Charter of the German Expellees

Conscious of their responsibility before God and men, conscious of their affiliation to the Western Christian community, conscious of their German origin, and realizing the common task of all nations of Europe, the elected representatives of millions of expellees, after careful deliberation and after having searched their conscience, have resolved to make public a so-lemn declaration to the German people and to the entire world, defining both the duties and the rights which the German expellees consider their basic law and an indispensable pre-condition for the establishment of a free and united Europe.

1. We, the expellees, renounce all thought of revenge and retaliation. Our re-solution is solemn and sacred in memory of the infinite suffering brought upon mankind, particularly during the past decade.

2. We shall support with all our strength every endeavor directed towards the establishment of a united Europe in which the nations may live in freedom from fear and coercion.

3. We shall contribute, by hard and untiring work, to the reconstruction of Germany and Europe.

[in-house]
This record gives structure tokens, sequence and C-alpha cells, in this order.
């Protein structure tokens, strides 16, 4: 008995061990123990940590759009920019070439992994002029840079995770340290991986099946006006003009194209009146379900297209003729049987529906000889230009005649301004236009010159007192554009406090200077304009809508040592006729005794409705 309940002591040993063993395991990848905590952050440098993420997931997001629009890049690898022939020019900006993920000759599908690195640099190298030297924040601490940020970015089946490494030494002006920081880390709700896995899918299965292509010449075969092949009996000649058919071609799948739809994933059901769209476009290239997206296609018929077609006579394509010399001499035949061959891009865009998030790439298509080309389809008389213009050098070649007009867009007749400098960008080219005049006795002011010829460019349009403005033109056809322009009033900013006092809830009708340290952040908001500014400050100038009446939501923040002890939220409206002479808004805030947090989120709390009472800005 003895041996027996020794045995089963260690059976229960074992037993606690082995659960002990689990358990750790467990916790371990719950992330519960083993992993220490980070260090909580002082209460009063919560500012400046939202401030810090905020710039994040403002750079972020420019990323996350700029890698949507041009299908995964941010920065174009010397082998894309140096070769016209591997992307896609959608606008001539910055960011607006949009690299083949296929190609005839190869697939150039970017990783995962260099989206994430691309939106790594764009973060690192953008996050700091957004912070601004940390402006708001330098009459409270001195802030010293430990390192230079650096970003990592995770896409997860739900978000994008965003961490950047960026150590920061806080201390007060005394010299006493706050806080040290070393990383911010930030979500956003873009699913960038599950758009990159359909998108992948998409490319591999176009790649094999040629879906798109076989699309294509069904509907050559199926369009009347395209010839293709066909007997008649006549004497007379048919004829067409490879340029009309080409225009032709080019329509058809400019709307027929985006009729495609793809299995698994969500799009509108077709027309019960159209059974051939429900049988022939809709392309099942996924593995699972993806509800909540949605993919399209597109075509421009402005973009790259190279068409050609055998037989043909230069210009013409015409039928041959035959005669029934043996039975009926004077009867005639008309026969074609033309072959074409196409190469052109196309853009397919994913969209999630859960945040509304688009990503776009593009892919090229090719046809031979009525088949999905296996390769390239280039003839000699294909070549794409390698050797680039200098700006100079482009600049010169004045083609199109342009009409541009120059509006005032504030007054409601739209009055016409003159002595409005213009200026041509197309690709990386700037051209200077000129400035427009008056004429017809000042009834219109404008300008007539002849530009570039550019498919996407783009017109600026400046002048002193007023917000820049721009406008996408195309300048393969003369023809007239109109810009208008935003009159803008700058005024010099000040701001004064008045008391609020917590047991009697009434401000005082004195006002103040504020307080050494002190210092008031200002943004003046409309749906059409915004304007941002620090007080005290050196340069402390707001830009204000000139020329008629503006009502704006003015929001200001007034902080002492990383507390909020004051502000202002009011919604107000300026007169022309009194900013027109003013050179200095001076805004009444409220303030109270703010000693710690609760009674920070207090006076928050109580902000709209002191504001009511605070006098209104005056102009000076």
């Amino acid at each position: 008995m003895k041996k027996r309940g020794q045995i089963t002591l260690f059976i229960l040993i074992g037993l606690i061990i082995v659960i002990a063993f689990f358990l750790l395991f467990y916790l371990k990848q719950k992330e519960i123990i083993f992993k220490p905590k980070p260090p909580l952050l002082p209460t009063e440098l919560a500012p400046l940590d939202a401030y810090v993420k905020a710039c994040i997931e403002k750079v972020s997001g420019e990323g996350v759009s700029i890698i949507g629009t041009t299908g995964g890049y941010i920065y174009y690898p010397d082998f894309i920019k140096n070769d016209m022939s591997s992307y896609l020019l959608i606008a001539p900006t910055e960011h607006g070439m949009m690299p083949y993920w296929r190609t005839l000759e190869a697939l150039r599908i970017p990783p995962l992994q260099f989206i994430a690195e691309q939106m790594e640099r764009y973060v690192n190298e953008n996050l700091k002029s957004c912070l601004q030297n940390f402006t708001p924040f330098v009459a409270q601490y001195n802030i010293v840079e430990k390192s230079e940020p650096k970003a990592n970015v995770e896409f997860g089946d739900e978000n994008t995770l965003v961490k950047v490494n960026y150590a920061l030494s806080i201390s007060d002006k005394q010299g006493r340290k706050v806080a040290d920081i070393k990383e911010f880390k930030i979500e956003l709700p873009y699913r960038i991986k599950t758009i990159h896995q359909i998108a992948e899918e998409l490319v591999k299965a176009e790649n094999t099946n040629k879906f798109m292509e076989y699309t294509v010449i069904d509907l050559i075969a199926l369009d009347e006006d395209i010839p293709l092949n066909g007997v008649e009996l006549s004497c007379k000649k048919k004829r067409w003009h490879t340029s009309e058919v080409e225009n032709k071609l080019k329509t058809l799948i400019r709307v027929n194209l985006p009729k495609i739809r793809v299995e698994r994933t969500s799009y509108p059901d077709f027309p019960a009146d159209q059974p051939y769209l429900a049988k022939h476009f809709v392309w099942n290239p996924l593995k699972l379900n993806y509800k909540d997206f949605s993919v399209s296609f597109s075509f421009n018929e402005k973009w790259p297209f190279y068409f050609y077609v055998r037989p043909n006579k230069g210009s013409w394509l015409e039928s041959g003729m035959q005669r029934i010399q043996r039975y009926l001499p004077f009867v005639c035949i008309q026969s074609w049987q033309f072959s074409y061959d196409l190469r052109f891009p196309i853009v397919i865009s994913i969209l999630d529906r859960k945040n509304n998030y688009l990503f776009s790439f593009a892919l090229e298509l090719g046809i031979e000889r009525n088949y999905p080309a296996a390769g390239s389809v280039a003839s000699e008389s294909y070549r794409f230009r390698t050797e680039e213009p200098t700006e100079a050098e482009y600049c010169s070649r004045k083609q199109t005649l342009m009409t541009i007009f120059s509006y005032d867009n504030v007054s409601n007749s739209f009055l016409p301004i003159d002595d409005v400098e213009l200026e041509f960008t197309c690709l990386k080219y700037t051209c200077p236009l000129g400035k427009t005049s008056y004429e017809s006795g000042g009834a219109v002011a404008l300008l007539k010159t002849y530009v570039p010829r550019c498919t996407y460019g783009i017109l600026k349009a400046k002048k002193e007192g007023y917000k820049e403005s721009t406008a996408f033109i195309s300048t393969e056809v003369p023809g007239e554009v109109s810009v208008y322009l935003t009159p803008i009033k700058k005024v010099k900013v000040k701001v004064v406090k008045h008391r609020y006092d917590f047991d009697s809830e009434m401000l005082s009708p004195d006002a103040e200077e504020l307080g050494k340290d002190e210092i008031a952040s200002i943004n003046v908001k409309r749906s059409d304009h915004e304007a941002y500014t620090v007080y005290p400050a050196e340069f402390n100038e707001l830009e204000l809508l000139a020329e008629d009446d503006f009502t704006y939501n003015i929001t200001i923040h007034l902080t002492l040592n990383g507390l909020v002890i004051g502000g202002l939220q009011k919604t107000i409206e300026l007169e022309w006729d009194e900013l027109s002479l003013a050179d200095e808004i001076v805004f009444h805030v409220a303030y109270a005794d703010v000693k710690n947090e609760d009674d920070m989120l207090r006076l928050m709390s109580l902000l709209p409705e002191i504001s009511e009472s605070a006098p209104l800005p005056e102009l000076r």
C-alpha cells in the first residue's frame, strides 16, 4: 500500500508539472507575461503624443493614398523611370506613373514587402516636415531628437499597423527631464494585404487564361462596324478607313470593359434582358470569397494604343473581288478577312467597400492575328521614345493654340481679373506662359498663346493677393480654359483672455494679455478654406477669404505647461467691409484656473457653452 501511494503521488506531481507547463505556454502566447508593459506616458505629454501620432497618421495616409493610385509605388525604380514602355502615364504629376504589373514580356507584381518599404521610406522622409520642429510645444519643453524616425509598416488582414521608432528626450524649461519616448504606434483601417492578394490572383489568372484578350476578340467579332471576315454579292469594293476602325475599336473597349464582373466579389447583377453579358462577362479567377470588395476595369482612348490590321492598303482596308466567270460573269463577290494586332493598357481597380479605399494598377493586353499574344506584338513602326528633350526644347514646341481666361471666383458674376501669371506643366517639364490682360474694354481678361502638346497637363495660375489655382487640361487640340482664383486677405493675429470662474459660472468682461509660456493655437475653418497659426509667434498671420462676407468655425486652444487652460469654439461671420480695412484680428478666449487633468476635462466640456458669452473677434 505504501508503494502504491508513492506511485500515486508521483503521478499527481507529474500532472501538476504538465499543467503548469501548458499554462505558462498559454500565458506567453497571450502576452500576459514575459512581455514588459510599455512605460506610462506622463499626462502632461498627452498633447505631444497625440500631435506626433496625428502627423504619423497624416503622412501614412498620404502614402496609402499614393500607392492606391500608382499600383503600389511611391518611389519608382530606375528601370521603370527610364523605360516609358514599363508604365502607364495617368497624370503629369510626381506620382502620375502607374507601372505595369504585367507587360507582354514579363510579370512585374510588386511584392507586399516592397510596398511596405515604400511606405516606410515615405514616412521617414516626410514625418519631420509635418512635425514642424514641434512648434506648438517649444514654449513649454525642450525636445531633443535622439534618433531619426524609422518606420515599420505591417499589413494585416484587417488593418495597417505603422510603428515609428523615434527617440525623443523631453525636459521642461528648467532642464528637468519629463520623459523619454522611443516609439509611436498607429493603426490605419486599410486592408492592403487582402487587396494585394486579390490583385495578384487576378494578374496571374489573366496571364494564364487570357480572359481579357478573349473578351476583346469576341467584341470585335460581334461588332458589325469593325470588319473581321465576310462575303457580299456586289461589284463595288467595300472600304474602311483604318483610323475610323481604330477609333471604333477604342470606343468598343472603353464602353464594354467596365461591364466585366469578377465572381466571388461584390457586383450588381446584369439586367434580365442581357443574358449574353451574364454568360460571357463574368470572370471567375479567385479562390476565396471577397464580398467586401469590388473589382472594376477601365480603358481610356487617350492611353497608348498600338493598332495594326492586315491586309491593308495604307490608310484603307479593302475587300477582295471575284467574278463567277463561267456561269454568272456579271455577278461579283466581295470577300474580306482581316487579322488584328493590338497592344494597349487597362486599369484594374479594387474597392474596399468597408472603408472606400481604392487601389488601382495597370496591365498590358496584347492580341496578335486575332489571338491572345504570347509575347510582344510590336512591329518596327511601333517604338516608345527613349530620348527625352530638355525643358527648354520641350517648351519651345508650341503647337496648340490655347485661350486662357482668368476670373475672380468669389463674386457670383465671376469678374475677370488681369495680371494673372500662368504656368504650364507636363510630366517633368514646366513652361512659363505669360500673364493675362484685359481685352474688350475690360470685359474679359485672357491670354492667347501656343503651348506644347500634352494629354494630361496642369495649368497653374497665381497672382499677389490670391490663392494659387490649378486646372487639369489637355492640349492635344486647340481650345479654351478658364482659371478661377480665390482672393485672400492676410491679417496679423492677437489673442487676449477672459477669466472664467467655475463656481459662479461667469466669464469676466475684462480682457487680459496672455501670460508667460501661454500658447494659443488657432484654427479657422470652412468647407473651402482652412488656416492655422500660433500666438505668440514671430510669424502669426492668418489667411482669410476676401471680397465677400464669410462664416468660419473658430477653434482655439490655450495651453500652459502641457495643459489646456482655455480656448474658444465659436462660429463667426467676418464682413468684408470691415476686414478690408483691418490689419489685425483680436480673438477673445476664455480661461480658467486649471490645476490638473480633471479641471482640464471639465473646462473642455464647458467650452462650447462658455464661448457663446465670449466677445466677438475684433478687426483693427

We have lost our homeland. The homeless are strangers on the face of the earth. God himself placed men in their native land. To separate man forcibly from his native land means to kill him in his mind.

We have suffered and experienced this fate. We therefore feel called upon to demand that the right to our native land be recognized and realized as one of the basic rights of man, granted to him by God.

However, as long as this right has not been materialized for us, we do not want to stand aside under imposed inactivity, but rather want to strive and work with all members of our nation in new, purified forms of brotherly and con-siderate cooperation.

For this reason we claim and demand, today as in the past:

1. Equal rights as citizens, not merely before the law but also in every-day life;

2. Just and reasonable distribution of the burdens of the last war among the en-tire German people and an honest application of this principle;

3. Reasonable integration of all professional groups of expellees into the life of the German people;

4. Incorporation of the German expellees into the reconstruction work for Europe.

The nations of the world should become sensitive of their co-responsibility for the fate of the expellees who have suffered most from the hardships of our times.

The nations should act in accordance with their duties and their conscience as Christians.

The nations must realize that the fate of the German expellees, just as that of all refugees, is a world problem the solution of which calls for the highest moral responsibility and for a commitment to tremendous effort.

We therefore call upon all nations and men of good will to join in the mutual endeavor to find a way out of guilt, misfortune, suffering, poverty and misery which will lead us all to a better future.